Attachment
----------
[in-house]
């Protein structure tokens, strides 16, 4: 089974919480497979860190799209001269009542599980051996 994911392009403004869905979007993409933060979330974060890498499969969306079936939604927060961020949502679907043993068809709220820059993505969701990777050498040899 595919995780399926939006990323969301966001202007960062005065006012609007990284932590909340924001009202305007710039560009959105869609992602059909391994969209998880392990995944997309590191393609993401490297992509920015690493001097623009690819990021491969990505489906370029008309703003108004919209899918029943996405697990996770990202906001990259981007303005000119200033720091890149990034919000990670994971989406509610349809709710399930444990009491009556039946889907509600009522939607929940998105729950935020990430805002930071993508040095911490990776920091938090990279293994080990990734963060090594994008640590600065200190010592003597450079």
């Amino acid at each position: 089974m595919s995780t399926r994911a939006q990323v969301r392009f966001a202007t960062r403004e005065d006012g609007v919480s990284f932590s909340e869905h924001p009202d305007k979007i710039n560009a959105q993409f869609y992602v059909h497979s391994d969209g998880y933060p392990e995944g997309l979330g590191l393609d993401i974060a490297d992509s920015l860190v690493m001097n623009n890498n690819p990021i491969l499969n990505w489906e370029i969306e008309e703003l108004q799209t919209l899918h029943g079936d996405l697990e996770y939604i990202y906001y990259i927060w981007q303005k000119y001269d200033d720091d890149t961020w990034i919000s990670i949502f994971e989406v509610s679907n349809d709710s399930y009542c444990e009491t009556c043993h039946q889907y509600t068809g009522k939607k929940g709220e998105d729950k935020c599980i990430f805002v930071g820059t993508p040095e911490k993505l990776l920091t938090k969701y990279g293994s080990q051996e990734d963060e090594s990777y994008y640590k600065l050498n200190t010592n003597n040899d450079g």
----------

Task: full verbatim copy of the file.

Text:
[in-house]
């Protein structure tokens, strides 16, 4: 089974919480497979860190799209001269009542599980051996 994911392009403004869905979007993409933060979330974060890498499969969306079936939604927060961020949502679907043993068809709220820059993505969701990777050498040899 595919995780399926939006990323969301966001202007960062005065006012609007990284932590909340924001009202305007710039560009959105869609992602059909391994969209998880392990995944997309590191393609993401490297992509920015690493001097623009690819990021491969990505489906370029008309703003108004919209899918029943996405697990996770990202906001990259981007303005000119200033720091890149990034919000990670994971989406509610349809709710399930444990009491009556039946889907509600009522939607929940998105729950935020990430805002930071993508040095911490990776920091938090990279293994080990990734963060090594994008640590600065200190010592003597450079």
């Amino acid at each position: 089974m595919s995780t399926r994911a939006q990323v969301r392009f966001a202007t960062r403004e005065d006012g609007v919480s990284f932590s909340e869905h924001p009202d305007k979007i710039n560009a959105q993409f869609y992602v059909h497979s391994d969209g998880y933060p392990e995944g997309l979330g590191l393609d993401i974060a490297d992509s920015l860190v690493m001097n623009n890498n690819p990021i491969l499969n990505w489906e370029i969306e008309e703003l108004q799209t919209l899918h029943g079936d996405l697990e996770y939604i990202y906001y990259i927060w981007q303005k000119y001269d200033d720091d890149t961020w990034i919000s990670i949502f994971e989406v509610s679907n349809d709710s399930y009542c444990e009491t009556c043993h039946q889907y509600t068809g009522k939607k929940g709220e998105d729950k935020c599980i990430f805002v930071g820059t993508p040095e911490k993505l990776l920091t938090k969701y990279g293994s080990q051996e990734d963060e090594s990777y994008y640590k600065l050498n200190t010592n003597n040899d450079g």